Whether you’re conducting business or answering questions, a real person can make the process easier. A real person on the other end of the line can answer questions, offer guidance, and prompt answers to all of the questions in a survey. Additionally, it’s not as easy to click away from or hang up when carrying on a conversation with an actual person. For some people, a fellow human on the other end of the line can even be a welcome intrusion on an otherwise lonely day.
3. Telephone surveys provide a more fully rounded representative sample.
While more than half of U.S. households have ditched the landline for completely wireless phone service, the percentage changes drastically when age is added into the equation. For a survey to be effective, all age groups must be considered, and a telephone survey is more effective at reaching all groups.
Wireless only homes follow different percentages when divided by age.
Households with adults ages 18-24: 64.2%Households with adults ages 35-44: 63.9%Households with adults ages 45-64: 47.1%Households with adults ages 65 and older: 23.9%
4. It’s the preferred choice of B2B.
While most Americans own a mobile phone for personal use, practically all businesses depend on a landline. Additionally, the complexity of business to business (B2B) relationships generally require personal communication. While a traditional business to customer (B2C) relationship depends on a single opinion (that of the customer), B2B relationships require input from multiple voices in different positions. Telephone surveys allow businesses to analyze and apply the proper weight to different responses.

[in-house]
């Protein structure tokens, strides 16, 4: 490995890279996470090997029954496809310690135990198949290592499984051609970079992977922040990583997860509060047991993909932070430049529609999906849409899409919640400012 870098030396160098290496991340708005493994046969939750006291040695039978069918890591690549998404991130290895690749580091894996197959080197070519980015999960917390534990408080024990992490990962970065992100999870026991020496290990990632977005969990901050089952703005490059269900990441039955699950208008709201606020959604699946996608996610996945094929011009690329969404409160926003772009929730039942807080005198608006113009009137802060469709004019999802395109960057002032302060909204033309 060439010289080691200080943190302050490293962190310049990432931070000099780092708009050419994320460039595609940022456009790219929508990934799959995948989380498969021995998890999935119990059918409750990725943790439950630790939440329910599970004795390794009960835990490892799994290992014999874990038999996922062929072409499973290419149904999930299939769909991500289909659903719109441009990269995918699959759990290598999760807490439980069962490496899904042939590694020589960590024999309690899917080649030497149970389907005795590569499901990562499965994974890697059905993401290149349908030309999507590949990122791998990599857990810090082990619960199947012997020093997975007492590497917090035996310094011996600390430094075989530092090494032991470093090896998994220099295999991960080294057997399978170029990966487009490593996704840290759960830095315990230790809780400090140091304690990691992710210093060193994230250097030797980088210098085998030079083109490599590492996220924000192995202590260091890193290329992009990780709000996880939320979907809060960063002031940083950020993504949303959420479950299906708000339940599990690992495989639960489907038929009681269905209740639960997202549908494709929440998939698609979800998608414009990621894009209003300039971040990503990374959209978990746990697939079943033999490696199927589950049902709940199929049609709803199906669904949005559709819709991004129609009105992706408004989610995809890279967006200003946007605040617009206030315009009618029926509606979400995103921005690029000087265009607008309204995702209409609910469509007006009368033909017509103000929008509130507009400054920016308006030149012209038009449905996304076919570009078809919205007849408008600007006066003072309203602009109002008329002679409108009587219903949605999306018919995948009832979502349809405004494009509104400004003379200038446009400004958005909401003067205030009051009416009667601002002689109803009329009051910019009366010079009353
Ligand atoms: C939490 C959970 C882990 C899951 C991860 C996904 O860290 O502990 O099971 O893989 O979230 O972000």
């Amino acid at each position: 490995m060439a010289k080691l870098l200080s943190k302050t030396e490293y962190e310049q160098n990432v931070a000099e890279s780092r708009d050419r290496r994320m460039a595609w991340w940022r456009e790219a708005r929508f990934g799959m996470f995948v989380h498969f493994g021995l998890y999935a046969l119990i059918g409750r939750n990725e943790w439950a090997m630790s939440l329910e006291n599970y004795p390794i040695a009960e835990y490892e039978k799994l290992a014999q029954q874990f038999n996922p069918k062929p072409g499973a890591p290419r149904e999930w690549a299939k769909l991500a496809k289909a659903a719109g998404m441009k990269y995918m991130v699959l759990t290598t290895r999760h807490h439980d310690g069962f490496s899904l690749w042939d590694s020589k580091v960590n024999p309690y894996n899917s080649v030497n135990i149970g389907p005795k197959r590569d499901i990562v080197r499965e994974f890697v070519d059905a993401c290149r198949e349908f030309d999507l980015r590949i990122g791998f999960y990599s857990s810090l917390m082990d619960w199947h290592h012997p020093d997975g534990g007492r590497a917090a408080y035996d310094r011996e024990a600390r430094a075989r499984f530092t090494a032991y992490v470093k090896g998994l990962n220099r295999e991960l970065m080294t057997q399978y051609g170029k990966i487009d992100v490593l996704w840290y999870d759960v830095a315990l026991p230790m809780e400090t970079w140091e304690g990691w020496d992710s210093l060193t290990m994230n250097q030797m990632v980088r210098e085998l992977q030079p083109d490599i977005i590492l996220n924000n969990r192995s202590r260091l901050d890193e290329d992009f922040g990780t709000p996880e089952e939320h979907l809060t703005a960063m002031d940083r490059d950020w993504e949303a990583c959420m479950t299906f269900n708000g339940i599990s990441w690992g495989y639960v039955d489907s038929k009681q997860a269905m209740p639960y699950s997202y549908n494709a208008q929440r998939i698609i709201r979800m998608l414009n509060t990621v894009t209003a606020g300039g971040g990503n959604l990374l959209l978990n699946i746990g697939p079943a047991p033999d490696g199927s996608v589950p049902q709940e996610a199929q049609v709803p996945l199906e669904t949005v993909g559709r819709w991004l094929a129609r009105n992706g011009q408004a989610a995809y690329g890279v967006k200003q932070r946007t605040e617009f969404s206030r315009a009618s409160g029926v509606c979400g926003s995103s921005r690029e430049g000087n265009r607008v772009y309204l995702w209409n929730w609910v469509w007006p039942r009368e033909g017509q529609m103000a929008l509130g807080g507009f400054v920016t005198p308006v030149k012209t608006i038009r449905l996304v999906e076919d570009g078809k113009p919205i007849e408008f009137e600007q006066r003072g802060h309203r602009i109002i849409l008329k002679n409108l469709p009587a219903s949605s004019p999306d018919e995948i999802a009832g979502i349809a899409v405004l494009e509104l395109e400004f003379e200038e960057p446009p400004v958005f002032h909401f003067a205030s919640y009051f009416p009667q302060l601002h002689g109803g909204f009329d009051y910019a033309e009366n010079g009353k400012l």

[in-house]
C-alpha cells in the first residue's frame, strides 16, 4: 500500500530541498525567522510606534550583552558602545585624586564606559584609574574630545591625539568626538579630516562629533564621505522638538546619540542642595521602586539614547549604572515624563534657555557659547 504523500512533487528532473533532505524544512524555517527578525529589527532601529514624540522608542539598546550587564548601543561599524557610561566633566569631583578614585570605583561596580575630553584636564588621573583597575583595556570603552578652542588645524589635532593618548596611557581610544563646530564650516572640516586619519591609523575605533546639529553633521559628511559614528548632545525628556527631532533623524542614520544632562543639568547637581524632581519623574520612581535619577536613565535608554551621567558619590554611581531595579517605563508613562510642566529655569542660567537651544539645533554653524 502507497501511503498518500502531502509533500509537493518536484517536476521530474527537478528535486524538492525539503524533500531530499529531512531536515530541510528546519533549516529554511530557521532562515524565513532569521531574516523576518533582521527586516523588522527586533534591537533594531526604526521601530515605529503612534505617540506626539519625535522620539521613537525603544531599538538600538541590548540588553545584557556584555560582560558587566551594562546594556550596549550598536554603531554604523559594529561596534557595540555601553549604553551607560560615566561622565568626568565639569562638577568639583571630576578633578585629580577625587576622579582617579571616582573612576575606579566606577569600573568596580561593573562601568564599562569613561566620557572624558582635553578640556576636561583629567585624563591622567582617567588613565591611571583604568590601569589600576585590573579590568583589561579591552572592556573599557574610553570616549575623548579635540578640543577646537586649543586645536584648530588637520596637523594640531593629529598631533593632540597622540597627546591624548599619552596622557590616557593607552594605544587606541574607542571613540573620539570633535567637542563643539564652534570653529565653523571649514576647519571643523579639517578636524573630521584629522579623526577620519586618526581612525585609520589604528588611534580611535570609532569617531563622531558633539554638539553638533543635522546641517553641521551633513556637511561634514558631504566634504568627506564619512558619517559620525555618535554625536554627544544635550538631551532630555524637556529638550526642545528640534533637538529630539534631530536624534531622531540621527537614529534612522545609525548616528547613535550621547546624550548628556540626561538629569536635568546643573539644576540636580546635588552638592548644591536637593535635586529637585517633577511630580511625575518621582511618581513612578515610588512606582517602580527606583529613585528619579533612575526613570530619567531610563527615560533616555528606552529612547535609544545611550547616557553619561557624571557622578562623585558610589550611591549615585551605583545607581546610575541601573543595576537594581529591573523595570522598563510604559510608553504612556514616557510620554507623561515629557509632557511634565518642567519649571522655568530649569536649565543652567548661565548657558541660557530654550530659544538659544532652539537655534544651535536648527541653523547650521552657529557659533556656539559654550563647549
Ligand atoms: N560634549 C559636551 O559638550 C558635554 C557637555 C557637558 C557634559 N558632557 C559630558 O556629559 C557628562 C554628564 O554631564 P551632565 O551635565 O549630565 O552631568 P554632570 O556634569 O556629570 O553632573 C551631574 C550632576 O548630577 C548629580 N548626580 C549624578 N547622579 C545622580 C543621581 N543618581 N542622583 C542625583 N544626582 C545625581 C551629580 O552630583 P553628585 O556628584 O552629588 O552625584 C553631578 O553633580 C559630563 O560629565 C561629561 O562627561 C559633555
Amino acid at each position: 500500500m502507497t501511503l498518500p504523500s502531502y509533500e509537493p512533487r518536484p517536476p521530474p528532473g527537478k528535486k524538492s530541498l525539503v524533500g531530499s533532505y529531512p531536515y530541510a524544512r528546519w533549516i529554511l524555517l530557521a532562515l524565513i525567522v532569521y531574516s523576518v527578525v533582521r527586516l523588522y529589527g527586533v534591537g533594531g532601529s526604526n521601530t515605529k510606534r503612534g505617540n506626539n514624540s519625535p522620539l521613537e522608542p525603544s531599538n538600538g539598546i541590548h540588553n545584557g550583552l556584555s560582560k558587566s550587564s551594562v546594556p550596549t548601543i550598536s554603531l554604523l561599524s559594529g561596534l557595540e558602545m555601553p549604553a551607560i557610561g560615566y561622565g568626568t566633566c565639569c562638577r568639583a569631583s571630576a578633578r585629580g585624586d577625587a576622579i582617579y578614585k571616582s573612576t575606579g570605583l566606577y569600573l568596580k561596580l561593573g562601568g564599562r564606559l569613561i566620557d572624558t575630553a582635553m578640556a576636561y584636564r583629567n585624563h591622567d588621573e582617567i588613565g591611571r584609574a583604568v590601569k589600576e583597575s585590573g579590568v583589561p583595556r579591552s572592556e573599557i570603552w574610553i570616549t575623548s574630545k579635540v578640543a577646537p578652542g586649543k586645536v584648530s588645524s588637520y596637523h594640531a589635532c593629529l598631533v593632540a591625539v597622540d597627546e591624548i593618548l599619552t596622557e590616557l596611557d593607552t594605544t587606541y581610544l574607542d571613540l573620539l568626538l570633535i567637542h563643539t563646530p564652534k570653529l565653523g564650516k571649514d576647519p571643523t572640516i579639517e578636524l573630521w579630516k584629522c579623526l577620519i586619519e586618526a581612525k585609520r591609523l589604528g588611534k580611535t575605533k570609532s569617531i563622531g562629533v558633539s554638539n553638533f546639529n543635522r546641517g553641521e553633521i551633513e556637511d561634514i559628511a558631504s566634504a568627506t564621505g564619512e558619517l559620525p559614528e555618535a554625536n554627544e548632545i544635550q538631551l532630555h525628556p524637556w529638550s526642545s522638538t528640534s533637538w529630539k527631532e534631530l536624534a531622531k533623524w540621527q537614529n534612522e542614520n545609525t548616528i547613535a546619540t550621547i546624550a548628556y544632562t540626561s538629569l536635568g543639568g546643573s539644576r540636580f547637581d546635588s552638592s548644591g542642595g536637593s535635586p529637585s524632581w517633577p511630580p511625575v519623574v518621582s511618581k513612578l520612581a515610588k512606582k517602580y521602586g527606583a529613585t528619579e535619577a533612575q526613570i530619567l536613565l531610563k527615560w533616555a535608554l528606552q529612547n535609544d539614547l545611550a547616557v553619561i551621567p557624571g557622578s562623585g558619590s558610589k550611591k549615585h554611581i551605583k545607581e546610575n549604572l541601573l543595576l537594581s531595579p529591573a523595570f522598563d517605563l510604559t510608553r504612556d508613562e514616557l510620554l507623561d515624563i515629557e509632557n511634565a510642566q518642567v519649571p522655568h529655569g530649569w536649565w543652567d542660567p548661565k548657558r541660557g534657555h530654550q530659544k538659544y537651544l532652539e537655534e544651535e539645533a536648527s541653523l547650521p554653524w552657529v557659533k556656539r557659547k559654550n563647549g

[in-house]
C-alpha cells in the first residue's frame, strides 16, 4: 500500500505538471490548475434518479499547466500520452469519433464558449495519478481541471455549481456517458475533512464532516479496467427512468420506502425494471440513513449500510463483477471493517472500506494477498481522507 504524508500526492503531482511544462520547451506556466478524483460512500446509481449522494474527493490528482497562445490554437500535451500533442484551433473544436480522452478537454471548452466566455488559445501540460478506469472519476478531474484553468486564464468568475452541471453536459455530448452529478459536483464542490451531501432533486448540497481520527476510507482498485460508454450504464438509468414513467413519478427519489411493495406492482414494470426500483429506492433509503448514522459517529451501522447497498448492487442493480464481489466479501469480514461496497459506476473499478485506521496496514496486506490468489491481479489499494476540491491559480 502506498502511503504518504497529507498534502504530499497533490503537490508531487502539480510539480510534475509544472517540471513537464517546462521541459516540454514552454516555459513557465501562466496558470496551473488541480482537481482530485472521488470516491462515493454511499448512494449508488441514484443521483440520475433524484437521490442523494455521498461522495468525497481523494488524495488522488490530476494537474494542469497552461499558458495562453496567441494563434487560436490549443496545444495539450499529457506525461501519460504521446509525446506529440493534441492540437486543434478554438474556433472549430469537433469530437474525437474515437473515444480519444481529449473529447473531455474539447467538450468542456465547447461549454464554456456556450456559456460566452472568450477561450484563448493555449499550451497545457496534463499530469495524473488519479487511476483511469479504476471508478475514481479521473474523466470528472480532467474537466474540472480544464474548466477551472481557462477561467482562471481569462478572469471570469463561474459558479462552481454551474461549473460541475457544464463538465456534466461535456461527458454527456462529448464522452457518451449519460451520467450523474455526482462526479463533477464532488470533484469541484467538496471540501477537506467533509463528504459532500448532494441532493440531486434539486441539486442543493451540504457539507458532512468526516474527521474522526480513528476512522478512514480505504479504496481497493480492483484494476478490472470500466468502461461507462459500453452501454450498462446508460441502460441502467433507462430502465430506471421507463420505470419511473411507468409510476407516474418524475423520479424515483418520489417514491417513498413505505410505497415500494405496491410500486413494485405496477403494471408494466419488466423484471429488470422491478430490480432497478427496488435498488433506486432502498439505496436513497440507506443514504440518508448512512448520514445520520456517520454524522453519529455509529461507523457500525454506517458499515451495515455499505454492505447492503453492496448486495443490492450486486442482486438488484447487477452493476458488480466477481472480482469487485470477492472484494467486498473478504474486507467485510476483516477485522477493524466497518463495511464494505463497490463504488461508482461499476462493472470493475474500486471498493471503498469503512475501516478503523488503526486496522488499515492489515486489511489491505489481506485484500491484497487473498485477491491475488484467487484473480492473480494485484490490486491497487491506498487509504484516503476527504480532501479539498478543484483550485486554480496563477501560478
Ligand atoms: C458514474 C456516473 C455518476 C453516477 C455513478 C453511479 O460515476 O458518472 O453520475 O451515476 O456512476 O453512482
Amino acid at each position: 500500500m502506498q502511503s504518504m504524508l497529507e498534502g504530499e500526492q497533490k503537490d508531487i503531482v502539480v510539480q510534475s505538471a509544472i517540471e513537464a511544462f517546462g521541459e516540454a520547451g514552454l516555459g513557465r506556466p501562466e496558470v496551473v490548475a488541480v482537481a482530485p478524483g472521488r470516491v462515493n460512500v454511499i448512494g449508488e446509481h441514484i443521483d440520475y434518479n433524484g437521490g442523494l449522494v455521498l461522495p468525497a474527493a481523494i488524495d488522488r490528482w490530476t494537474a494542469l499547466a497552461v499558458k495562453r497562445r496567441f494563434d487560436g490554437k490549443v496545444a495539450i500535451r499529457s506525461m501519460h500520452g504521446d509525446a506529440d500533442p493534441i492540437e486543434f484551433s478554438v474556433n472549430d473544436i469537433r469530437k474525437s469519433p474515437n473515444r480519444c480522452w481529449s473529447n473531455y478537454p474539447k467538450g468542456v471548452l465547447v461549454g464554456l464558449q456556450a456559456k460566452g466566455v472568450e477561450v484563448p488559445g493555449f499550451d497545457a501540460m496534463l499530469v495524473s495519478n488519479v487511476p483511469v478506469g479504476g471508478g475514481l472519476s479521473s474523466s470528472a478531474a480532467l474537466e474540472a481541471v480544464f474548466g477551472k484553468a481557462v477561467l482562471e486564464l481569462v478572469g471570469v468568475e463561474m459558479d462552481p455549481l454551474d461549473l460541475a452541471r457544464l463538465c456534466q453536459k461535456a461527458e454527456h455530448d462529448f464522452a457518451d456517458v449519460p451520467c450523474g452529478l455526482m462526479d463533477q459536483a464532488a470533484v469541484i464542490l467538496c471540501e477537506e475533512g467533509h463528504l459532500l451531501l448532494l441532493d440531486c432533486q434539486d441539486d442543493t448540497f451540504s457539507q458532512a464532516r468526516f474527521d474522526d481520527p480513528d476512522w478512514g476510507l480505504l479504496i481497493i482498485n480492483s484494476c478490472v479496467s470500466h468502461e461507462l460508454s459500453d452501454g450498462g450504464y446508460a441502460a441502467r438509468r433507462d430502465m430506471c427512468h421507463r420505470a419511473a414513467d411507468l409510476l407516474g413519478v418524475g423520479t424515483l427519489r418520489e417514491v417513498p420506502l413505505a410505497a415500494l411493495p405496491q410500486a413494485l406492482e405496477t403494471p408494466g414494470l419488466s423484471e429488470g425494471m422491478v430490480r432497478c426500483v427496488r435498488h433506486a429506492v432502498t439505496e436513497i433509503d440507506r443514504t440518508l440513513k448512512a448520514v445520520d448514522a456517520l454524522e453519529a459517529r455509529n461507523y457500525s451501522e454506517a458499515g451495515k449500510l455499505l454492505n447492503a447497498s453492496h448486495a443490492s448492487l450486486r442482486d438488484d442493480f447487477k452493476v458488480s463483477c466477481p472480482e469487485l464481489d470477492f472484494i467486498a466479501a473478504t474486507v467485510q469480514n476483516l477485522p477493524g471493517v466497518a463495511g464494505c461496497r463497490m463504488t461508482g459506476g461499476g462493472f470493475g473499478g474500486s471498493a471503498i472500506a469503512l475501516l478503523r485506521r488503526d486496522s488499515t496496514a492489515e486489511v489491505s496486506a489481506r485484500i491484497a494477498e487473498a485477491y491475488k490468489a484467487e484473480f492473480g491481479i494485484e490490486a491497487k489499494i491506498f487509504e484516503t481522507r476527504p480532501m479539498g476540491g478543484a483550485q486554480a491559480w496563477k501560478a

5. Telephone surveys provide more complete data.
The easiest thing to do when you come to a question you don’t understand is to skip it. In fact, most people were conditioned to use the skip method as early as elementary school to save time during academic testing. Participants in an online survey are no different. When a question arises that requires an explanation or doesn’t seem relevant, the only way to the end is to go around. After all, most of the questions were answered, and the results should still be useful.
Participants in a telephone survey have the opportunity to ask questions when necessary to be able to give an accurate response. Perhaps more importantly, the surveyor has the chance to prompt participants into providing complete data for the entire study. A survey that’s confusing could quickly be abandoned on other platforms, but telephone surveys are more likely to get the full picture.
Market research depends on many techniques to get the answers you really need. While technology is always advancing, the telephone is still a major contender in the world of communication. To learn more about effective market research and how it can elevate your business, visit online at www.PrecisionOpinion.com